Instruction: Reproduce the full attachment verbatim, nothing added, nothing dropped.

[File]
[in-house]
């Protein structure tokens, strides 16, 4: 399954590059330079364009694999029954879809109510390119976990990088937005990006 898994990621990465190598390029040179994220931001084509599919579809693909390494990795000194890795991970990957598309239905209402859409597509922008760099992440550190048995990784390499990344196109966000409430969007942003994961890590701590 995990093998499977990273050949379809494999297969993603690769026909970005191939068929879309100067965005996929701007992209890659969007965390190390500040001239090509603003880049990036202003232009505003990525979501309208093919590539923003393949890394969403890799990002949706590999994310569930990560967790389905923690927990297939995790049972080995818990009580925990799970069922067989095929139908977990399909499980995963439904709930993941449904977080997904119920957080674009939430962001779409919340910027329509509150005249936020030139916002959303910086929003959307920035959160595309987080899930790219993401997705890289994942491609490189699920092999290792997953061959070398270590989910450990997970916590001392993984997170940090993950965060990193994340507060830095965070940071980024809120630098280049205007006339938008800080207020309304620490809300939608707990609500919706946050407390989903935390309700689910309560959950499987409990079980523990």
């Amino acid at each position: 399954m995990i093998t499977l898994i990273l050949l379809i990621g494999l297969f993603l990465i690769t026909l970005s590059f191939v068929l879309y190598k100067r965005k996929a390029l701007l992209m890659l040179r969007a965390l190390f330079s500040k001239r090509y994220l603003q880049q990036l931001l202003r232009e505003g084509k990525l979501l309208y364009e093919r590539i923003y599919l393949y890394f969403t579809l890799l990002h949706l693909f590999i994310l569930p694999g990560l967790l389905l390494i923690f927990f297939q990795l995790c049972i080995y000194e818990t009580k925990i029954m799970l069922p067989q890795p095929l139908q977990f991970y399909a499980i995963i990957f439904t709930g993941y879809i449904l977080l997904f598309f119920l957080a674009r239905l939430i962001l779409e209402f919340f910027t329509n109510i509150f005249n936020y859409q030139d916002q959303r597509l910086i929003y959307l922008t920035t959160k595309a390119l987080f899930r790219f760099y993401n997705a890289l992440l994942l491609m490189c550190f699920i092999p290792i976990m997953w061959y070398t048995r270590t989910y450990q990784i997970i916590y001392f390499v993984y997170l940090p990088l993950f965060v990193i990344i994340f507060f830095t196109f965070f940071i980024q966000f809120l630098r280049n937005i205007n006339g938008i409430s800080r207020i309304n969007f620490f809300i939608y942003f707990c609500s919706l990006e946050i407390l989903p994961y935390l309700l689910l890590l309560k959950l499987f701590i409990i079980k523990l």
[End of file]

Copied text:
[in-house]
């Protein structure tokens, strides 16, 4: 399954590059330079364009694999029954879809109510390119976990990088937005990006 898994990621990465190598390029040179994220931001084509599919579809693909390494990795000194890795991970990957598309239905209402859409597509922008760099992440550190048995990784390499990344196109966000409430969007942003994961890590701590 995990093998499977990273050949379809494999297969993603690769026909970005191939068929879309100067965005996929701007992209890659969007965390190390500040001239090509603003880049990036202003232009505003990525979501309208093919590539923003393949890394969403890799990002949706590999994310569930990560967790389905923690927990297939995790049972080995818990009580925990799970069922067989095929139908977990399909499980995963439904709930993941449904977080997904119920957080674009939430962001779409919340910027329509509150005249936020030139916002959303910086929003959307920035959160595309987080899930790219993401997705890289994942491609490189699920092999290792997953061959070398270590989910450990997970916590001392993984997170940090993950965060990193994340507060830095965070940071980024809120630098280049205007006339938008800080207020309304620490809300939608707990609500919706946050407390989903935390309700689910309560959950499987409990079980523990």
């Amino acid at each position: 399954m995990i093998t499977l898994i990273l050949l379809i990621g494999l297969f993603l990465i690769t026909l970005s590059f191939v068929l879309y190598k100067r965005k996929a390029l701007l992209m890659l040179r969007a965390l190390f330079s500040k001239r090509y994220l603003q880049q990036l931001l202003r232009e505003g084509k990525l979501l309208y364009e093919r590539i923003y599919l393949y890394f969403t579809l890799l990002h949706l693909f590999i994310l569930p694999g990560l967790l389905l390494i923690f927990f297939q990795l995790c049972i080995y000194e818990t009580k925990i029954m799970l069922p067989q890795p095929l139908q977990f991970y399909a499980i995963i990957f439904t709930g993941y879809i449904l977080l997904f598309f119920l957080a674009r239905l939430i962001l779409e209402f919340f910027t329509n109510i509150f005249n936020y859409q030139d916002q959303r597509l910086i929003y959307l922008t920035t959160k595309a390119l987080f899930r790219f760099y993401n997705a890289l992440l994942l491609m490189c550190f699920i092999p290792i976990m997953w061959y070398t048995r270590t989910y450990q990784i997970i916590y001392f390499v993984y997170l940090p990088l993950f965060v990193i990344i994340f507060f830095t196109f965070f940071i980024q966000f809120l630098r280049n937005i205007n006339g938008i409430s800080r207020i309304n969007f620490f809300i939608y942003f707990c609500s919706l990006e946050i407390l989903p994961y935390l309700l689910l890590l309560k959950l499987f701590i409990i079980k523990l």